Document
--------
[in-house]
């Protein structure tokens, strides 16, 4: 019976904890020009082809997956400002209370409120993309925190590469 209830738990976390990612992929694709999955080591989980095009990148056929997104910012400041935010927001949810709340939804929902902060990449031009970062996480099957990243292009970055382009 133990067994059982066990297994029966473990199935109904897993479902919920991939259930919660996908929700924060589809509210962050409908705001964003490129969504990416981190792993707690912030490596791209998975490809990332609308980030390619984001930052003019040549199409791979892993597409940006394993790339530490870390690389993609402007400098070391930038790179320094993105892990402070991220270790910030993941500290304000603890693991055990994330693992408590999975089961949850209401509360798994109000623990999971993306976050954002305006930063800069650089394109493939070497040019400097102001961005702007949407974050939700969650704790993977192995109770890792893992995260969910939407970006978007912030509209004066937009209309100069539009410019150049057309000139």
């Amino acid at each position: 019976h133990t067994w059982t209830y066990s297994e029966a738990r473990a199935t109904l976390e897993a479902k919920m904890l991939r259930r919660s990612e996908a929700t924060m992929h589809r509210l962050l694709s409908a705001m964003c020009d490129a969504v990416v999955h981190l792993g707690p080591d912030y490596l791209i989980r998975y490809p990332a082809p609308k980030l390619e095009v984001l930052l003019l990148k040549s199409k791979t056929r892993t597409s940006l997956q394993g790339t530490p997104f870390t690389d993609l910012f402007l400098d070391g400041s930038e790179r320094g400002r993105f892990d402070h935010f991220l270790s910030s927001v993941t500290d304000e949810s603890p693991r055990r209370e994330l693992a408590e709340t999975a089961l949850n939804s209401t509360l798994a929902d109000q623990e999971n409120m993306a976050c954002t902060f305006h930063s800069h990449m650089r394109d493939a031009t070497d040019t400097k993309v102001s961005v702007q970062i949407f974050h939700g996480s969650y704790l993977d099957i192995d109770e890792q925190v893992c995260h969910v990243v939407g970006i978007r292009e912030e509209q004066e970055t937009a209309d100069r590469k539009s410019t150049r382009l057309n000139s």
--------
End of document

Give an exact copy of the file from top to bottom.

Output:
[in-house]
């Protein structure tokens, strides 16, 4: 019976904890020009082809997956400002209370409120993309925190590469 209830738990976390990612992929694709999955080591989980095009990148056929997104910012400041935010927001949810709340939804929902902060990449031009970062996480099957990243292009970055382009 133990067994059982066990297994029966473990199935109904897993479902919920991939259930919660996908929700924060589809509210962050409908705001964003490129969504990416981190792993707690912030490596791209998975490809990332609308980030390619984001930052003019040549199409791979892993597409940006394993790339530490870390690389993609402007400098070391930038790179320094993105892990402070991220270790910030993941500290304000603890693991055990994330693992408590999975089961949850209401509360798994109000623990999971993306976050954002305006930063800069650089394109493939070497040019400097102001961005702007949407974050939700969650704790993977192995109770890792893992995260969910939407970006978007912030509209004066937009209309100069539009410019150049057309000139």
């Amino acid at each position: 019976h133990t067994w059982t209830y066990s297994e029966a738990r473990a199935t109904l976390e897993a479902k919920m904890l991939r259930r919660s990612e996908a929700t924060m992929h589809r509210l962050l694709s409908a705001m964003c020009d490129a969504v990416v999955h981190l792993g707690p080591d912030y490596l791209i989980r998975y490809p990332a082809p609308k980030l390619e095009v984001l930052l003019l990148k040549s199409k791979t056929r892993t597409s940006l997956q394993g790339t530490p997104f870390t690389d993609l910012f402007l400098d070391g400041s930038e790179r320094g400002r993105f892990d402070h935010f991220l270790s910030s927001v993941t500290d304000e949810s603890p693991r055990r209370e994330l693992a408590e709340t999975a089961l949850n939804s209401t509360l798994a929902d109000q623990e999971n409120m993306a976050c954002t902060f305006h930063s800069h990449m650089r394109d493939a031009t070497d040019t400097k993309v102001s961005v702007q970062i949407f974050h939700g996480s969650y704790l993977d099957i192995d109770e890792q925190v893992c995260h969910v990243v939407g970006i978007r292009e912030e509209q004066e970055t937009a209309d100069r590469k539009s410019t150049r382009l057309n000139s």